To answer another key question about the quantities of plutonium that Livermore plans to use in the new refurbished Shaker operation, open sources state that modern nuclear bomb cores contain from about 2 kilograms of plutonium up to 4 kilograms or more, depending on design. Thus, 5 kilograms of fuels grade equivalent plutonium, as noted in the DNFSB report, equals enough weapons grade plutonium to include putting whole bomb cores in the Shaker.

As you may recall from our earlier reporting, the “shake and bake” equipment at Livermore Lab consists of three units: the Shaker to vibrate the plutonium bomb cores, a Thermal Unit to heat them up and a High Crane from which to drop test them. Livermore Lab has the “shake and bake” equipment but has neither the authorization nor the security infrastructure to safely handle the plutonium.

Further, the December date for a “readiness assessment” noted in the DNFSB report is important to consider. That means Livermore Lab is trying to move quickly to get these plutonium bomb cores on the road from NM to CA despite the danger to Livermore Lab workers, area residents and the millions in NM, AZ and CA who live along the transportation route, which includes the Los Angeles area.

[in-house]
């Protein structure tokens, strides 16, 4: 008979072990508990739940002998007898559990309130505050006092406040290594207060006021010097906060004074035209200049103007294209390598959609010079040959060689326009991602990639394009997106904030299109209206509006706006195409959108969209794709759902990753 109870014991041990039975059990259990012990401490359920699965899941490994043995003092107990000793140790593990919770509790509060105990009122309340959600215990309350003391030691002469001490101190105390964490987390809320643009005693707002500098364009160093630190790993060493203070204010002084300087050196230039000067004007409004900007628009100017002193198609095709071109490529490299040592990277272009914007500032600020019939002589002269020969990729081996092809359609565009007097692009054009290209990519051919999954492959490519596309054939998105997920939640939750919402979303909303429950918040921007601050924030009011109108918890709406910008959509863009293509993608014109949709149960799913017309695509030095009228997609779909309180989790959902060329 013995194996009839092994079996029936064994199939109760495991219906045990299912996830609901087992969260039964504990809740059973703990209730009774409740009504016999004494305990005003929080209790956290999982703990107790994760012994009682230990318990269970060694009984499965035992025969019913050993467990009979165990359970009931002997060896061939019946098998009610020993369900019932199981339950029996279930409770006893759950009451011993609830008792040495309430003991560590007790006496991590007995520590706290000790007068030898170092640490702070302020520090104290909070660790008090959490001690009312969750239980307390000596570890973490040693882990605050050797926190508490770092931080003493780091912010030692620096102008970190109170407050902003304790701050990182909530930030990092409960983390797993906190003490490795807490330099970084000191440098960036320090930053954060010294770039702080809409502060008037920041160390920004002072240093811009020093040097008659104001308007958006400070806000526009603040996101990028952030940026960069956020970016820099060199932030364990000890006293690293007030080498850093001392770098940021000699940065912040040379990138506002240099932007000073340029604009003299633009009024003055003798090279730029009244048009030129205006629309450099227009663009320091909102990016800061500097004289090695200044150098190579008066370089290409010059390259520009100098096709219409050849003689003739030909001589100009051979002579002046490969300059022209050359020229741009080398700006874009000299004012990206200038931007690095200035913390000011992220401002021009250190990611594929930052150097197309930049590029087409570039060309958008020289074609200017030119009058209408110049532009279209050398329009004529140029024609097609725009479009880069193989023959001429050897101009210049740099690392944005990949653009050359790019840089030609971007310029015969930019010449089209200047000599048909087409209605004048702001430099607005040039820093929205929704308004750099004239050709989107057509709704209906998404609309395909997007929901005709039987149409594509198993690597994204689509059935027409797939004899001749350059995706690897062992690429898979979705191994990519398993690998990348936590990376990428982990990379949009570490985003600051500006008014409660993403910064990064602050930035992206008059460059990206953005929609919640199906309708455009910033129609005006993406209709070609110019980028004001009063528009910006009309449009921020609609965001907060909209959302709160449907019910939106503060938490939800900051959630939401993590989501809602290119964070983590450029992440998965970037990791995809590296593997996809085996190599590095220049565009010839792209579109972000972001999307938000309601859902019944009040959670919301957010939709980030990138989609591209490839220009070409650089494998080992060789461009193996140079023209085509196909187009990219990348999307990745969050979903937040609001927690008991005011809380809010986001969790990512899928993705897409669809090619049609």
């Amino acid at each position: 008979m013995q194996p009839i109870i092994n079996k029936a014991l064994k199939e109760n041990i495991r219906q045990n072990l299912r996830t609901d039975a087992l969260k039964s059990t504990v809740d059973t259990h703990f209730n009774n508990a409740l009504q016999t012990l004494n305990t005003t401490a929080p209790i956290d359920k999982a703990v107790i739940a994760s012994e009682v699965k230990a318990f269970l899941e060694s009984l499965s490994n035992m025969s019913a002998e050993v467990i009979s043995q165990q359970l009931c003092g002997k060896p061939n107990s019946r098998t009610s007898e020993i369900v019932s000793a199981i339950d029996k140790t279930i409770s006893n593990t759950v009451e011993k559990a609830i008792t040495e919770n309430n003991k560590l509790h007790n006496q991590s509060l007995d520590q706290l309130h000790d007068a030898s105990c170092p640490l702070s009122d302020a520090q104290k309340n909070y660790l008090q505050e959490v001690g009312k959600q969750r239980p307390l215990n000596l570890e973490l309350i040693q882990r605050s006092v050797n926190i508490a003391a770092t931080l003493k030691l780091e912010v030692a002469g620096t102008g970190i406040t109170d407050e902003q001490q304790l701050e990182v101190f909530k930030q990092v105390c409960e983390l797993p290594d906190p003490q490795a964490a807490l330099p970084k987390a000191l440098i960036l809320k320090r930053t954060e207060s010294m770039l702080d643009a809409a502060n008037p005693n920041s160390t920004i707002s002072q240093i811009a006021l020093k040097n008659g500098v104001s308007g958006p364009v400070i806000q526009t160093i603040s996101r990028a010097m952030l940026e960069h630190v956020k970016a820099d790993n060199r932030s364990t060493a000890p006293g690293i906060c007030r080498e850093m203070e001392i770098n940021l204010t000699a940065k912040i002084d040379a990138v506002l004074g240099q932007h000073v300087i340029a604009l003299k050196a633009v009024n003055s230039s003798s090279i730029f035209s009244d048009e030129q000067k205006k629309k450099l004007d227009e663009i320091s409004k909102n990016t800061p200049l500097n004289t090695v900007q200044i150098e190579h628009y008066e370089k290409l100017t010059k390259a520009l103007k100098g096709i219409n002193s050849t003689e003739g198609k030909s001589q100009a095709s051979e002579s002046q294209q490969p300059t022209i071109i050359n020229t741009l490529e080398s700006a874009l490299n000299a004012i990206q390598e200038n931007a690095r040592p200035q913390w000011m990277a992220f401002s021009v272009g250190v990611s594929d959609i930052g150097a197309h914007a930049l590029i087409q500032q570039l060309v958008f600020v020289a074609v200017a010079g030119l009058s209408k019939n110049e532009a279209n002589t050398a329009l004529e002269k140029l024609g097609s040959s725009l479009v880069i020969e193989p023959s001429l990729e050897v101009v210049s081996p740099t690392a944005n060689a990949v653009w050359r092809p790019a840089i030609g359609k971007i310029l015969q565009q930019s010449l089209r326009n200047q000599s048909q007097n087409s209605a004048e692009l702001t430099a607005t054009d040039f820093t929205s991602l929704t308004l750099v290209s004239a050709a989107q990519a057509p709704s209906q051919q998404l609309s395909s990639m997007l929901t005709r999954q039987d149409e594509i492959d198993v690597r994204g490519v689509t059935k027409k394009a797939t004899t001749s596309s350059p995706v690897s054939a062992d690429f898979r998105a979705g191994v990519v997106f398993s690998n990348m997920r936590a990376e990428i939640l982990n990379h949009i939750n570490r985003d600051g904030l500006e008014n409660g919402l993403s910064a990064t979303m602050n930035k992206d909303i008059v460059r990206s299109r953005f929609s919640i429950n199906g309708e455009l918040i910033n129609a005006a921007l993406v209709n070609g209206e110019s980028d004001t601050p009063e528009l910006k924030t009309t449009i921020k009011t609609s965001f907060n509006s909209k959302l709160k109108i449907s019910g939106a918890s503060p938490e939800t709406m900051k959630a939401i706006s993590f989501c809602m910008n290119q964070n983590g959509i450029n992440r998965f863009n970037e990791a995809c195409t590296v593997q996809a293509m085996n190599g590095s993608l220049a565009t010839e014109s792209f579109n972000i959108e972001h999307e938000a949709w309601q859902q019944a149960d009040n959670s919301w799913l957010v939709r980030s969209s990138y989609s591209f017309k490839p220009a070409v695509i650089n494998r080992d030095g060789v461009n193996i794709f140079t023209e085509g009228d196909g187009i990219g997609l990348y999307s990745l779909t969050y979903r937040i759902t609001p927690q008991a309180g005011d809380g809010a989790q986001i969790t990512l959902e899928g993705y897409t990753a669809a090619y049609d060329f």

Tri-Valley CAREs is conducting a vigorous campaign to prevent the transport of plutonium bomb cores from Los Alamos to Livermore Lab (see prior editions of Citizen’s Watch for details).

We are asking all of our members and friends to circulate the petition in English and Spanish you will find inside. We have about 2,000 signatures so far, and we need YOURS and your friends to add to the number.

Your Tri-Valley CAREs team will be using the petitions and other materials in meetings with Congress and the Obama Administration. Check us out at, contact us out at, contact us at (925) 443-7148 or email to find out how you can help stop the plutonium from being put on our highways!

Click here for the English Petition.